The £400m Northern Ireland will receive under the UK's health and social care tax rise "should be ring fenced for social care", Age NI has said.
The money is expected in 2024/25.
The Westminster government has said that the majority of the money (£12bn annually) will go towards easing the NHS backlog in England before more of it is moved into social care.
Age NI said social care in NI has been "sitting in the shadow of health too long and must be treated equally".
Health Minister Robin Swann said he would launch a public consultation on reforming social care in Northern Ireland later in the year.
He added that options to be addressed in the consultation would include introducing a cap on care costs incurred by individuals.
For many people in Northern Ireland, like Sheila Bailie, an investment in social care would be welcomed.
Mrs Bailie has been caring for her 59-year-old husband Martin since he was diagnosed with frontotemporal dementia - a neurocognitive disorder which encompasses several types of dementia.
According to Mrs Bailie, her husband's complete functioning has "broken down" so he is unable to do the most basic things such as feeding, washing and toileting.
But she has not been able to secure a social care package that meets his needs.
"I pull my hair out everyday and it's not the people, it's the system," she told BBC News NI.
"It is outsourced for small sorts of visits of about 15 minutes a day, maybe four times a day. That is absolutely useless to us because I need to have a life, go to work and Martin needs appropriate care and 15 minutes does not meet our needs."
Mrs Bailie called for the system to be overhauled and that care is based on the "person's actual needs".
The cost of social care
Age NI chief executive Linda Robinson told BBC News NI that "no one actually knows the true cost of social care as it has never been properly and independently costed".
"Hospitals are always prioritised when it comes to funding but that needs to change - social care has suffered for too long," she said.
"People look at hospitals especially over the past 19 months, where the emphasis has been on the hospitals, but in order for those hospitals to work we need the community also to have its place in that system of supporting health and social care."
How social care should be funded in the future is a debate that is gathering pace across the UK.
Each of the devolved nations tackles it differently.
Sophie O'Neill, whose grandfather is in a local care home, has described navigating the social care system as "overly complicated, expensive and impersonal".
Her grandfather, Stanley O'Neill, is 79 and has been diagnosed with Alzheimer's.
"My grandfather spent 200 days in hospital while a suitable care home was found - during that time he didn't have to pay for his care but once he went into the nursing home the bill started from day one," said Ms O'Neill.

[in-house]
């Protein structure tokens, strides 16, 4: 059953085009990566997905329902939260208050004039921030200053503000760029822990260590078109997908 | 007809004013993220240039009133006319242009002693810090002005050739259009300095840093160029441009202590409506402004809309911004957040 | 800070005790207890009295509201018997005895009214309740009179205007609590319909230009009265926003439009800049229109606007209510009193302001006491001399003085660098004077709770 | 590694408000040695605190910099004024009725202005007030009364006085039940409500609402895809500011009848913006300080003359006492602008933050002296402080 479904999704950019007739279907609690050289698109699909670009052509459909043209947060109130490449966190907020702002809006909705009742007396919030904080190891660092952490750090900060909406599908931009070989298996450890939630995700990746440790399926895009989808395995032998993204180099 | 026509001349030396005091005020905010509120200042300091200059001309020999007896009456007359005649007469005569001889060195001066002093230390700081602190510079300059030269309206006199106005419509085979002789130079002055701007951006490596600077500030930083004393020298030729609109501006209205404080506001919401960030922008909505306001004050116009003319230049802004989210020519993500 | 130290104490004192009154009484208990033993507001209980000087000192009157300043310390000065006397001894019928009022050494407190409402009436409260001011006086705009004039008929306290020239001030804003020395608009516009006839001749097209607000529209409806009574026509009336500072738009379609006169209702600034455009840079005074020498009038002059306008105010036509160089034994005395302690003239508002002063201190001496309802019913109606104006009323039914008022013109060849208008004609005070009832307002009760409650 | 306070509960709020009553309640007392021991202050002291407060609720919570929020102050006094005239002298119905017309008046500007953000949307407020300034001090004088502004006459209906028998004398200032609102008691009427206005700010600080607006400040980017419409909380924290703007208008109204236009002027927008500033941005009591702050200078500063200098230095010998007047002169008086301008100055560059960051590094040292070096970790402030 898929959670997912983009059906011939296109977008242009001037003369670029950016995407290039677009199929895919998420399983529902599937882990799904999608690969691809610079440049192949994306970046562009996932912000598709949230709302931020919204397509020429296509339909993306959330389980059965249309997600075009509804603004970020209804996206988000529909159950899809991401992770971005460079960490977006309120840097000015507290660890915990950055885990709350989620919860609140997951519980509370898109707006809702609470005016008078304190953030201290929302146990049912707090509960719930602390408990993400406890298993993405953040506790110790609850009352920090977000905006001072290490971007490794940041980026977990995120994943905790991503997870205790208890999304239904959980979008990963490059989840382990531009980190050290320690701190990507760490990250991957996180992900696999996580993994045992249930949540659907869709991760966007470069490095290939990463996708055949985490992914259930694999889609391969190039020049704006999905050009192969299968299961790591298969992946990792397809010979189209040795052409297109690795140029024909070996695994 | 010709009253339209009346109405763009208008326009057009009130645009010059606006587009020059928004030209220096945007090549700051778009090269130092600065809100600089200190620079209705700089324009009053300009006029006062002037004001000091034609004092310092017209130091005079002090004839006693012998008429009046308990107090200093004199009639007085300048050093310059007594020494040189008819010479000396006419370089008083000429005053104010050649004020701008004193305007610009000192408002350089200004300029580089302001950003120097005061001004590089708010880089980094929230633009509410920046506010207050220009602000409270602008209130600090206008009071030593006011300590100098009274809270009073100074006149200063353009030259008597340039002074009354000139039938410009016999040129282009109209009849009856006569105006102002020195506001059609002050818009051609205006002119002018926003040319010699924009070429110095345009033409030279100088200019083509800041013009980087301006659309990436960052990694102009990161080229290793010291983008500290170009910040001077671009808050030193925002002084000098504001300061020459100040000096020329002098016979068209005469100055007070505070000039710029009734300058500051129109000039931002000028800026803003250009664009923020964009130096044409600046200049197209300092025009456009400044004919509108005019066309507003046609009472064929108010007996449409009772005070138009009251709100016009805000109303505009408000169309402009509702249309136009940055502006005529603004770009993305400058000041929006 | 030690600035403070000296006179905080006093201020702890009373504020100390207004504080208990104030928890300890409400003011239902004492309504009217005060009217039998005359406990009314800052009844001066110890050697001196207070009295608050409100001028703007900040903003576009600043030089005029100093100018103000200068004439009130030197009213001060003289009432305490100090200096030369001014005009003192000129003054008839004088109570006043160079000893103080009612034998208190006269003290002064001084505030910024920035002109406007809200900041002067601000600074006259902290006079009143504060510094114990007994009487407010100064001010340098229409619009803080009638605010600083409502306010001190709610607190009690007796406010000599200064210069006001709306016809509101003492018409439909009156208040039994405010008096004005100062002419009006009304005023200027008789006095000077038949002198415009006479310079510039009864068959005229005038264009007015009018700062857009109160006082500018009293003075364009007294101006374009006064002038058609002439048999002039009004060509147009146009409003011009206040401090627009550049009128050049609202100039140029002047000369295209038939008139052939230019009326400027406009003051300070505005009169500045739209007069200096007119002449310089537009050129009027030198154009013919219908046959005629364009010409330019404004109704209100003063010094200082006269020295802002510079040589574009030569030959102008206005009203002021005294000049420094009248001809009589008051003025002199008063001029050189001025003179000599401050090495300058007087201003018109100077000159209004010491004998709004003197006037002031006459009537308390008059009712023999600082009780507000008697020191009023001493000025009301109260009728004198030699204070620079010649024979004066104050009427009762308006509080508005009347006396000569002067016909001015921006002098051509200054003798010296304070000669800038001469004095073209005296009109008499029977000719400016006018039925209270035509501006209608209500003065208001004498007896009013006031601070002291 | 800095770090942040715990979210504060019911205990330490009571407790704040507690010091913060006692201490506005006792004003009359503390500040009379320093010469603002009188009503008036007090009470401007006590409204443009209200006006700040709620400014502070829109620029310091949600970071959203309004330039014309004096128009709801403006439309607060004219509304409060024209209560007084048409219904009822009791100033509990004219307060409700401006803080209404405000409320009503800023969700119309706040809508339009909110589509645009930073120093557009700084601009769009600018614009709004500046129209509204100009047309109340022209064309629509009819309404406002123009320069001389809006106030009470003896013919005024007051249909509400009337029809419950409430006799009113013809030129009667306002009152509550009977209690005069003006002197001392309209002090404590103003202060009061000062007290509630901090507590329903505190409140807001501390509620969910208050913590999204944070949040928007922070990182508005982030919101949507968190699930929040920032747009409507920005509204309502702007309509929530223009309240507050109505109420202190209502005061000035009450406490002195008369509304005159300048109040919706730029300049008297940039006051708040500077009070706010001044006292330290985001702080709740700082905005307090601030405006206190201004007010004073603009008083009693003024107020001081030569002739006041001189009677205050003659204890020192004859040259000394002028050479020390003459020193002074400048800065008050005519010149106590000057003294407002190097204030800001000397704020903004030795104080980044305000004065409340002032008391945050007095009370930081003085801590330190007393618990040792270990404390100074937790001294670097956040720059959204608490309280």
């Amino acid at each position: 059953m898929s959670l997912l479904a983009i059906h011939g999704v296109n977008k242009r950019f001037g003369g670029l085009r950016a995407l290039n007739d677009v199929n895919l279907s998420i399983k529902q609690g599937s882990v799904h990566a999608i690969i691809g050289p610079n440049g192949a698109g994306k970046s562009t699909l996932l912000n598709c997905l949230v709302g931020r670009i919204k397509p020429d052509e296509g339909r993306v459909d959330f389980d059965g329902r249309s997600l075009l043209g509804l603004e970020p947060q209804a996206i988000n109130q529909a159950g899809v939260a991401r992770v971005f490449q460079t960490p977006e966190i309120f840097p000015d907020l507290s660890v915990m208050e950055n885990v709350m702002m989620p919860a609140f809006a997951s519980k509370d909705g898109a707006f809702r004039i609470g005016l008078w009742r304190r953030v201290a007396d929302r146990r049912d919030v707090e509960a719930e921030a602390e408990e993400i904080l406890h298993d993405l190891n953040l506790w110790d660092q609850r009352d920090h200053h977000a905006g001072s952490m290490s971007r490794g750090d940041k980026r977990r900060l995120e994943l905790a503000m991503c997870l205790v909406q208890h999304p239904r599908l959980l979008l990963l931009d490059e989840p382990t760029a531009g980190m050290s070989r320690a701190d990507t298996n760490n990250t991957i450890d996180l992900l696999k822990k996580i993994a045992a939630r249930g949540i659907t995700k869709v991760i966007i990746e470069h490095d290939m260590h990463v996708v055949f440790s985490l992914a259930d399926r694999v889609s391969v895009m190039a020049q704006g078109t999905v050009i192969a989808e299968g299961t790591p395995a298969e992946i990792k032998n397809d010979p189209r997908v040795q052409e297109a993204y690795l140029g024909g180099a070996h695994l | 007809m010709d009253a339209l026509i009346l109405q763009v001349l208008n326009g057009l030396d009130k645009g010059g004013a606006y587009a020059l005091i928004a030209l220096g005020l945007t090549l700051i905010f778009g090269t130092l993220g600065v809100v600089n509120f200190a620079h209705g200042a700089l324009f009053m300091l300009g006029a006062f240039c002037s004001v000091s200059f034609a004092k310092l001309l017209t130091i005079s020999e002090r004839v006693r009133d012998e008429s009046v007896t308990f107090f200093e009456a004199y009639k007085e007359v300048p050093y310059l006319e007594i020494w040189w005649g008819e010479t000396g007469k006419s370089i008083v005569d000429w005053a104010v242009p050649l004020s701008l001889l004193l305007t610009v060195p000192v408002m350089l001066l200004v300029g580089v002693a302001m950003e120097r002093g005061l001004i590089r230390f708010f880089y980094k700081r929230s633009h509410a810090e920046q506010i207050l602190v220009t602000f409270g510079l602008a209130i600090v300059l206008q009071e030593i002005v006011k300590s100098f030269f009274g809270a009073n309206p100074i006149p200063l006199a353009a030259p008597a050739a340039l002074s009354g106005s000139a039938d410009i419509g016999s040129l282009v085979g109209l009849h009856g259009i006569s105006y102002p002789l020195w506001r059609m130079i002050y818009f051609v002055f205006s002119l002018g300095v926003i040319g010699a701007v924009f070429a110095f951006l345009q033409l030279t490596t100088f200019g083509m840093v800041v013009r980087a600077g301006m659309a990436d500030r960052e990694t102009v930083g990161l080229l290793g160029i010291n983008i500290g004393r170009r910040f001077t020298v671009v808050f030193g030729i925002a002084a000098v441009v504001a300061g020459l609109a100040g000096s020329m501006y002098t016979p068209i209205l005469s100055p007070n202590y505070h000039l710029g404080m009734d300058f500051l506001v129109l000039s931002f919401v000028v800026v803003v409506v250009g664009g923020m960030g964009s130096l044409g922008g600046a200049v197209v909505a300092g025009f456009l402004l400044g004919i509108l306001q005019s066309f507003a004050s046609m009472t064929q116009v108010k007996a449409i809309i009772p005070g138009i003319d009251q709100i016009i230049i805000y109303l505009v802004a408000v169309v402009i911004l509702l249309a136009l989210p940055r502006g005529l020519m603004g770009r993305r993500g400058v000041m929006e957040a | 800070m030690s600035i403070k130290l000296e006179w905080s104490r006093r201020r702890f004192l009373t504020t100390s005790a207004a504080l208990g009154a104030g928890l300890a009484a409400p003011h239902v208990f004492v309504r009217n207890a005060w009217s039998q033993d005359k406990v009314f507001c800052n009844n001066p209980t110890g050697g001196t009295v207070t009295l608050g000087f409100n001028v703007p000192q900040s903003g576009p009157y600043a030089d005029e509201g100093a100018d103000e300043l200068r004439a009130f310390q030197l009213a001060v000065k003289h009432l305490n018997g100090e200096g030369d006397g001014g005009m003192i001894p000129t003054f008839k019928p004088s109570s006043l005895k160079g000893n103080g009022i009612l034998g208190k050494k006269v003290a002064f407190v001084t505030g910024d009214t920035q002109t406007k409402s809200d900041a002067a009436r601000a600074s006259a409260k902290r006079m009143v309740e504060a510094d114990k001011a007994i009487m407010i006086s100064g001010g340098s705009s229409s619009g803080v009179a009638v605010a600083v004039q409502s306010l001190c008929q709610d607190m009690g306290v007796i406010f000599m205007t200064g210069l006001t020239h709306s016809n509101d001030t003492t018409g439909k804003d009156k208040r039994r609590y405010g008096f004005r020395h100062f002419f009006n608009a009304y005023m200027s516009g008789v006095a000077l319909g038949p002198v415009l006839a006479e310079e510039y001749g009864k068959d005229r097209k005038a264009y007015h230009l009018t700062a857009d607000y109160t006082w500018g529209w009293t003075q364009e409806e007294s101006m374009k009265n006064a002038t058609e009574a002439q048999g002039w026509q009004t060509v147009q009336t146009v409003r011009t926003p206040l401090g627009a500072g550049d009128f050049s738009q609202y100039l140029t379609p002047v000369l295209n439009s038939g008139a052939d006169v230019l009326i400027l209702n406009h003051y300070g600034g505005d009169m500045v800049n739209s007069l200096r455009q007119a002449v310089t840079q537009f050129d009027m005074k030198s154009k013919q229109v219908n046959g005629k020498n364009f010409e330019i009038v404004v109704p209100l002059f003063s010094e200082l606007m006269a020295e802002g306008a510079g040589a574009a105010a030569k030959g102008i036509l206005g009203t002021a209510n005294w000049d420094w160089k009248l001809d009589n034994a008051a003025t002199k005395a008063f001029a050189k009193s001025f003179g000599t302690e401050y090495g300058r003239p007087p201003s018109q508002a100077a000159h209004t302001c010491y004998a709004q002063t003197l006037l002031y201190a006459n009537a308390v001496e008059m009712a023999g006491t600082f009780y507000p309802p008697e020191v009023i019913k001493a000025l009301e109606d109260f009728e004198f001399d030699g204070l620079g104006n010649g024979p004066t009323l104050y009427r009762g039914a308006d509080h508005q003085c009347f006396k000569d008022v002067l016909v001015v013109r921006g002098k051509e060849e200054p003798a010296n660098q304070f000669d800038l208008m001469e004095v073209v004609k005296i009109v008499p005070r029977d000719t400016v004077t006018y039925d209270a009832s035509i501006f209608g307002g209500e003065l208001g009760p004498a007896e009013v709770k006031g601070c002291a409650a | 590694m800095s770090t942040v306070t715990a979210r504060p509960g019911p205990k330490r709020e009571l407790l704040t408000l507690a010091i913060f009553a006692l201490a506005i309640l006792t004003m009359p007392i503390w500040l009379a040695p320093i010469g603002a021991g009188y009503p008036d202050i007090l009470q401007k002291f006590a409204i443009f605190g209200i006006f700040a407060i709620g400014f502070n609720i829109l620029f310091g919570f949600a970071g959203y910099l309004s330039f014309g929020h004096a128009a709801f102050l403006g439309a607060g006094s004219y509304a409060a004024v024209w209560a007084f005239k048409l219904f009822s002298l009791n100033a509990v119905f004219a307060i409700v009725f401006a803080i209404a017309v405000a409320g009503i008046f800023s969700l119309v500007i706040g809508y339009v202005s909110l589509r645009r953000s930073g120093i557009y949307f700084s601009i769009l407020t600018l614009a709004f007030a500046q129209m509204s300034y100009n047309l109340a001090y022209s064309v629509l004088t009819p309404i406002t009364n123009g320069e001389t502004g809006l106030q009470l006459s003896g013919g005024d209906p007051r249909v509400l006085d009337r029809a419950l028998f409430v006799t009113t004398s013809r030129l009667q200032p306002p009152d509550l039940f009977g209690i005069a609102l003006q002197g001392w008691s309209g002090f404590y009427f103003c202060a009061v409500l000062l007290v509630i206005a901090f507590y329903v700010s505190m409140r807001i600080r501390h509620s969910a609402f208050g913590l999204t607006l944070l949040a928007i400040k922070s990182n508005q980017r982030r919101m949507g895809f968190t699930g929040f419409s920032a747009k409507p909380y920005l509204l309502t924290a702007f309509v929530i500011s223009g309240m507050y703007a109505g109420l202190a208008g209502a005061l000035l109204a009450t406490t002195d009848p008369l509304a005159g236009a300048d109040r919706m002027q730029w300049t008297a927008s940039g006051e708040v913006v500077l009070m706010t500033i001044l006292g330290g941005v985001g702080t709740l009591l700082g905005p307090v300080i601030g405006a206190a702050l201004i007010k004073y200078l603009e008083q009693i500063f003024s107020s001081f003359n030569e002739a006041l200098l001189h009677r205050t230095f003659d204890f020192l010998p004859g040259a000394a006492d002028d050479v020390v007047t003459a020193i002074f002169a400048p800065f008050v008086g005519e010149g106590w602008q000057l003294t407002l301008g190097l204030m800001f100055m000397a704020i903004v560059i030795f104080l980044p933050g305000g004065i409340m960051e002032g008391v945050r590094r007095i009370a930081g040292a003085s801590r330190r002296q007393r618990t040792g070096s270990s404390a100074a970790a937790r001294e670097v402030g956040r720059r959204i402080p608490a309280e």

She told BBC News NI that the system is impersonal and there is little joined-up thinking between the various departments.
"I found the first thing is the finances and then the personal care.
"It should be about the person first because at the end of the day it has to be about the best interests of the individual, it is not all about the system."
Who pays for care homes in Northern Ireland?
Prime Minister Boris Johnson has announced an extra tax to fund social care in England and help the NHS recover after the pandemic.
Northern Ireland will receive an extra £400m to spend by 2024/25.
The tax will begin as a 1.25% point rise in National Insurance from April 2022, becoming a separate tax in 2023.
But how does social care work in Northern Ireland, how is it funded and how does it compare to the rest of the UK?
Social care reform
Society is ageing. In Northern Ireland, there are more than 350,000 older people with more over the age of 50 than under the age of 19.
With health services already at tipping point, those working in social care are reminding the public that social care has been the poor relation for decades.
According to Age NI, it is unfortunate that the system has created two different workforces despite the two sectors operating in what is supposed to be an integrated service.
In a statement to the BBC News NI, Health Minister Robin Swann said that he will be launching a public consultation on reforming social care in Northern Ireland later this year.
"Options to be addressed in this consultation will include introducing a cap on care costs incurred by individuals, but this cannot be looked at in isolation from the need to significantly increase investment," he said.
"Reforming social care is one of the biggest and most important issues facing government. I am looking forward to a wide ranging and informed public discussion on how best to get it right."
From next April, a 1.25% point increase to National Insurance - paid for by employers and workers - will raise £12bn a year.
In England, the additional money means no one will pay more than £86,000 for care. Anyone with assets less than £20,000 will pay nothing and those who have assets of between £20,000-£100,000 will have their care costs subsidised.
From 2023, the tax rise will become a separate tax on earned income and will appear on an employee's payslip as a "health and social care levy".